“We get to see the softer side of Ash, that’s for sure,” Campbell tells me, adding, “I have a daughter that’s not that far off from Arielle [Carver-O’Neill], and she looks kind of like her, so when I’ve got scenes with her, there were a couple this season that were a little tricky to do, because they hit me a little more emotionally than I thought they would.”

Ash is the last holdout for chauvinism and inappropriateness, and he’s always gonna be like that.
Bruce Campbell

But, as striking as this character development is, it wasn’t always in the cards. According to Bruce, “We’re pulling this all out of our butts, because it was never supposed to be a TV show. So, you know, this is all evolving every season.”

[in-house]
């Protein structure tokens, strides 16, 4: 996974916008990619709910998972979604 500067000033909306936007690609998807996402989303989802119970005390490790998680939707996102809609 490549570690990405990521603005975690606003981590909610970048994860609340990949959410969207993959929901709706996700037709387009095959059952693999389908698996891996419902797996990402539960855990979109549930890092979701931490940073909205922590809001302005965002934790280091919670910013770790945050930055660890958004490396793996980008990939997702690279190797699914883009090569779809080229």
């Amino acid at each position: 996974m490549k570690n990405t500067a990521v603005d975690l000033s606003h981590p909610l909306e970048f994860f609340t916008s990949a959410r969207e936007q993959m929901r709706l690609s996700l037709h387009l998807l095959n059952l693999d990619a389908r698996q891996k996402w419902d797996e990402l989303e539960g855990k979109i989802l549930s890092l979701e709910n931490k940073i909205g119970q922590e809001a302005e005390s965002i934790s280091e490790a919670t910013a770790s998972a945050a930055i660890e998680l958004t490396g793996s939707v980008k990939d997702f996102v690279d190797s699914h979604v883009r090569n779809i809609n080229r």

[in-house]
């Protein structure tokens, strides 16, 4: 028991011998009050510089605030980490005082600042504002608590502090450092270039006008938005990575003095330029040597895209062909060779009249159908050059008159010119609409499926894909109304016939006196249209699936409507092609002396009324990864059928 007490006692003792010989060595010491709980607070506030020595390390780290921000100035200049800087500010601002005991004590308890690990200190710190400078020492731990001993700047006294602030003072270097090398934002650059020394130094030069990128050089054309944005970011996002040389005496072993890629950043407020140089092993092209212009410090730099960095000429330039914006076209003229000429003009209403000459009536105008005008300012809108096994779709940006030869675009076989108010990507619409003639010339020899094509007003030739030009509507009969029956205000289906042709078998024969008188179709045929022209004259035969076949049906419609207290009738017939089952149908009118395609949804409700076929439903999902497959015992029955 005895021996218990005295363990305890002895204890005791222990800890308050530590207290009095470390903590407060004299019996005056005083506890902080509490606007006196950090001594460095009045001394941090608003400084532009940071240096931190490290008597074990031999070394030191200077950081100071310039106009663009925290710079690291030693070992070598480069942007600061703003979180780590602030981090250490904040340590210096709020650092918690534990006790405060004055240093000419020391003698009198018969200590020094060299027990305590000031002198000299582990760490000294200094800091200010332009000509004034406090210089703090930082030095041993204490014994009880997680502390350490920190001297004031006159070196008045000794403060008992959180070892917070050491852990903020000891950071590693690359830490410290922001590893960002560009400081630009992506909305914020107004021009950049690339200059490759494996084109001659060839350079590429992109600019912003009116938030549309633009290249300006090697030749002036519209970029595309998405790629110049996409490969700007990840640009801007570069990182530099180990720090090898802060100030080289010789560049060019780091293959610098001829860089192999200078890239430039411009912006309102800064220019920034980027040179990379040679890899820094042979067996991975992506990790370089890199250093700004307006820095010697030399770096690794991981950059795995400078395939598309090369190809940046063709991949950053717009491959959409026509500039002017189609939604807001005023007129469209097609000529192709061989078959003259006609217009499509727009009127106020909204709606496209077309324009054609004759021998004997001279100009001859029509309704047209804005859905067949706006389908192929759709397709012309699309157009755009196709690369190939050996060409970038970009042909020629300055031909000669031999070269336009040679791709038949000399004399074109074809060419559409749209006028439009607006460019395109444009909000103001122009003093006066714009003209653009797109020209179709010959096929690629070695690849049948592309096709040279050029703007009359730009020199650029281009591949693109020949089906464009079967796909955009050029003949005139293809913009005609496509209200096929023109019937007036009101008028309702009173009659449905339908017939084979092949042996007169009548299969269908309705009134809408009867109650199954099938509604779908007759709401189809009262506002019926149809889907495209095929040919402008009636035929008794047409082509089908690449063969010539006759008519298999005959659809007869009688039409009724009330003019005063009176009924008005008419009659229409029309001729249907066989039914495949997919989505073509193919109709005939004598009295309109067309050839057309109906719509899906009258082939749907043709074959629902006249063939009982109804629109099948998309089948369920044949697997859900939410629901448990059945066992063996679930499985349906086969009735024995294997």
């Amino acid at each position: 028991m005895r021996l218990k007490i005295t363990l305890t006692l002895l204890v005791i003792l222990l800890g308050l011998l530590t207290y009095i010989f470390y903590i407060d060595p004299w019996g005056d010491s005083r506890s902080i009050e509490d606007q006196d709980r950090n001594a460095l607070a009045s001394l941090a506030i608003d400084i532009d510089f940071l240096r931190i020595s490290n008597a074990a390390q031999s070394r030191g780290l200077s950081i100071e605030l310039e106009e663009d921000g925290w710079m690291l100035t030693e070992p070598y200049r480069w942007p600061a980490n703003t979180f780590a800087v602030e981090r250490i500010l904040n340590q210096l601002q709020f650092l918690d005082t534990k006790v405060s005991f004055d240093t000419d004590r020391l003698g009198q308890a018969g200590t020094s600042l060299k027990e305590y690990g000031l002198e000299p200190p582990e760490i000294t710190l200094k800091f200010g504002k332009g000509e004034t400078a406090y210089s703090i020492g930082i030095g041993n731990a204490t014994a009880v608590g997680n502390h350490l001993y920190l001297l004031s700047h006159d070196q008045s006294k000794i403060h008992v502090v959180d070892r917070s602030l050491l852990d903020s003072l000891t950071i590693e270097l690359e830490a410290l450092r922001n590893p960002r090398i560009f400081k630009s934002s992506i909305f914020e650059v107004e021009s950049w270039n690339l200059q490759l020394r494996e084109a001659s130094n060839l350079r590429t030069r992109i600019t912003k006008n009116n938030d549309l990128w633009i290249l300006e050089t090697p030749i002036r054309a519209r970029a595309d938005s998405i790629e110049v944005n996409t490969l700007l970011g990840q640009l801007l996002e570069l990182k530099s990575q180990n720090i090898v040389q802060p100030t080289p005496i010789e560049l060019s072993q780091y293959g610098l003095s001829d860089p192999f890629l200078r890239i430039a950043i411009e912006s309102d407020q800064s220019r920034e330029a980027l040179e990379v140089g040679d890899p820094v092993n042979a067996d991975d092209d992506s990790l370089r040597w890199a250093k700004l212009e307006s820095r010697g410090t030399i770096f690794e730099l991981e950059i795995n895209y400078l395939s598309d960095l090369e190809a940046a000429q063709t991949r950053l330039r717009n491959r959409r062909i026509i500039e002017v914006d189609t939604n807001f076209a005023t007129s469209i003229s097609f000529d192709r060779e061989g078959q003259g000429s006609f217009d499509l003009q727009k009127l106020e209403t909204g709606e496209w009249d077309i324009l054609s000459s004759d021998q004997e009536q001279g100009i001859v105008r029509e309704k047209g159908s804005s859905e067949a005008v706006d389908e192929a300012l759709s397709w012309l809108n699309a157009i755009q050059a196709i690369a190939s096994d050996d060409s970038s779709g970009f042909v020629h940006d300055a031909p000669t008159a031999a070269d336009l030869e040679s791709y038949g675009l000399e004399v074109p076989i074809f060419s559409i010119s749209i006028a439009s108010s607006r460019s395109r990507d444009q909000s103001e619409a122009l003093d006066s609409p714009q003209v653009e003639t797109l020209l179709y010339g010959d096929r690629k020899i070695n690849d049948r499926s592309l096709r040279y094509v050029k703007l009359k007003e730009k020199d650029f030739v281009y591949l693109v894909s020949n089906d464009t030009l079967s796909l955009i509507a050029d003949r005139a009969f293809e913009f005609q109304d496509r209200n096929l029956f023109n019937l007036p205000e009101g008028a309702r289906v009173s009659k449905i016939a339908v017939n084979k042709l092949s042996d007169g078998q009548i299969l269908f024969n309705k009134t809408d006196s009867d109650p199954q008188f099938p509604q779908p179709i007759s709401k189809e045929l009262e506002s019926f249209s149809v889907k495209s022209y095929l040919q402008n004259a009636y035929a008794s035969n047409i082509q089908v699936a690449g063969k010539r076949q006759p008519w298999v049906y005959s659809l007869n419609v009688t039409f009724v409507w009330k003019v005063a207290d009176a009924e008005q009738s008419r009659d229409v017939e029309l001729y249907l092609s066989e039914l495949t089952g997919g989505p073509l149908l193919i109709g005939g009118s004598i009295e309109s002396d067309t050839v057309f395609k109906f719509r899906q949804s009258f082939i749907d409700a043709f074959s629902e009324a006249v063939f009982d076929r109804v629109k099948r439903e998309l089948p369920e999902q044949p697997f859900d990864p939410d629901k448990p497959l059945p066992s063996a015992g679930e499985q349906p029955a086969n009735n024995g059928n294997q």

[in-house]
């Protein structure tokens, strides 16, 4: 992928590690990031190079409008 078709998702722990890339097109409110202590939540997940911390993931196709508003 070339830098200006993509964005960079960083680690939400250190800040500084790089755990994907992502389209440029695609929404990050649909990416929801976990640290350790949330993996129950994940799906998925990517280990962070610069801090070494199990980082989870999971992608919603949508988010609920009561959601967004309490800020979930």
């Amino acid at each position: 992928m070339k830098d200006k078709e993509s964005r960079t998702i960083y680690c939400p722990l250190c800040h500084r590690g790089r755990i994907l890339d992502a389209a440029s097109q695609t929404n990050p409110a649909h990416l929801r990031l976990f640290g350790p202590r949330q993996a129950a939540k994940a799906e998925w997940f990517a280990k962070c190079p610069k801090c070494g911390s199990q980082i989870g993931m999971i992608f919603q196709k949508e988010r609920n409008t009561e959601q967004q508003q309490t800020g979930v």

It’s an evolution that’s further complicated by the fact that Ash vs Evil Dead isn’t set as to how many seasons it’ll run. Maybe it’ll run forever, maybe it’ll end in a movie. Campbell’s take? “I think that no one knows anything, that’s what I think,” he says with a laugh. “Fans don’t know anything, we don’t know anything, distributors, studios, no one knows anything. What happens is, over time, we have this wonky—it’s not even a franchise—this wonky thing that rears its head every so often, because fans have been very good to us. They’ve been very supportive, and I’ve learned that even if we go season four, season five, whatever the amount is we get on TV, it’ll still never be enough, because what they’ll do is they’ll go, ‘Yeah, thanks for that, that was great! Loved it! Well, what’s next?’”